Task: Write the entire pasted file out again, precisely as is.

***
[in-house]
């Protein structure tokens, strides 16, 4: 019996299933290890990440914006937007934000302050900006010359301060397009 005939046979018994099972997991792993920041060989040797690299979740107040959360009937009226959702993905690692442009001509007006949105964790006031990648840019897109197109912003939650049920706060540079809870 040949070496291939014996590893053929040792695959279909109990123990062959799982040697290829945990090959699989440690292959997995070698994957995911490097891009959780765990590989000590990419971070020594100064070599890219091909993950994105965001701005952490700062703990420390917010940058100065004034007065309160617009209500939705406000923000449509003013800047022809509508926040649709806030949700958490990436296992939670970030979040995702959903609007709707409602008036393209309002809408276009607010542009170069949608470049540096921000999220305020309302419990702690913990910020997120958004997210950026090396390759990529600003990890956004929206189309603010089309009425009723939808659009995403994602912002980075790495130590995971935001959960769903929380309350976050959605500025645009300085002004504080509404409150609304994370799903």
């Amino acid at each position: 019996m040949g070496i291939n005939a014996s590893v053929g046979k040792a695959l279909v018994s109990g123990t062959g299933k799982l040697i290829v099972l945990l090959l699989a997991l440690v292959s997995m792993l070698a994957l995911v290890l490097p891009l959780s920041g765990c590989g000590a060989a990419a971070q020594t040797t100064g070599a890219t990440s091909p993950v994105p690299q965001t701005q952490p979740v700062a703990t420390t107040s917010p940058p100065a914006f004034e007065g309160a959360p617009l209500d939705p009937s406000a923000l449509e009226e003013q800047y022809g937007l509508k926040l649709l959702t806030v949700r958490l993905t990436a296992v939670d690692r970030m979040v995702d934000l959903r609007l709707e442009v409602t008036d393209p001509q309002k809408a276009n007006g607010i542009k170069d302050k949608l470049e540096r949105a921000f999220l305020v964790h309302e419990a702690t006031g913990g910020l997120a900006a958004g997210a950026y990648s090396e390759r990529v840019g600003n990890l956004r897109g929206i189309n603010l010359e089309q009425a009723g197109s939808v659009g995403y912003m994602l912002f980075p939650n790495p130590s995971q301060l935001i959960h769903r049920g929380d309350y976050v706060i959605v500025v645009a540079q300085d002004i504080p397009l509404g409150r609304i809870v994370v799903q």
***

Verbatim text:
[in-house]
């Protein structure tokens, strides 16, 4: 019996299933290890990440914006937007934000302050900006010359301060397009 005939046979018994099972997991792993920041060989040797690299979740107040959360009937009226959702993905690692442009001509007006949105964790006031990648840019897109197109912003939650049920706060540079809870 040949070496291939014996590893053929040792695959279909109990123990062959799982040697290829945990090959699989440690292959997995070698994957995911490097891009959780765990590989000590990419971070020594100064070599890219091909993950994105965001701005952490700062703990420390917010940058100065004034007065309160617009209500939705406000923000449509003013800047022809509508926040649709806030949700958490990436296992939670970030979040995702959903609007709707409602008036393209309002809408276009607010542009170069949608470049540096921000999220305020309302419990702690913990910020997120958004997210950026090396390759990529600003990890956004929206189309603010089309009425009723939808659009995403994602912002980075790495130590995971935001959960769903929380309350976050959605500025645009300085002004504080509404409150609304994370799903």
């Amino acid at each position: 019996m040949g070496i291939n005939a014996s590893v053929g046979k040792a695959l279909v018994s109990g123990t062959g299933k799982l040697i290829v099972l945990l090959l699989a997991l440690v292959s997995m792993l070698a994957l995911v290890l490097p891009l959780s920041g765990c590989g000590a060989a990419a971070q020594t040797t100064g070599a890219t990440s091909p993950v994105p690299q965001t701005q952490p979740v700062a703990t420390t107040s917010p940058p100065a914006f004034e007065g309160a959360p617009l209500d939705p009937s406000a923000l449509e009226e003013q800047y022809g937007l509508k926040l649709l959702t806030v949700r958490l993905t990436a296992v939670d690692r970030m979040v995702d934000l959903r609007l709707e442009v409602t008036d393209p001509q309002k809408a276009n007006g607010i542009k170069d302050k949608l470049e540096r949105a921000f999220l305020v964790h309302e419990a702690t006031g913990g910020l997120a900006a958004g997210a950026y990648s090396e390759r990529v840019g600003n990890l956004r897109g929206i189309n603010l010359e089309q009425a009723g197109s939808v659009g995403y912003m994602l912002f980075p939650n790495p130590s995971q301060l935001i959960h769903r049920g929380d309350y976050v706060i959605v500025v645009a540079q300085d002004i504080p397009l509404g409150r609304i809870v994370v799903q």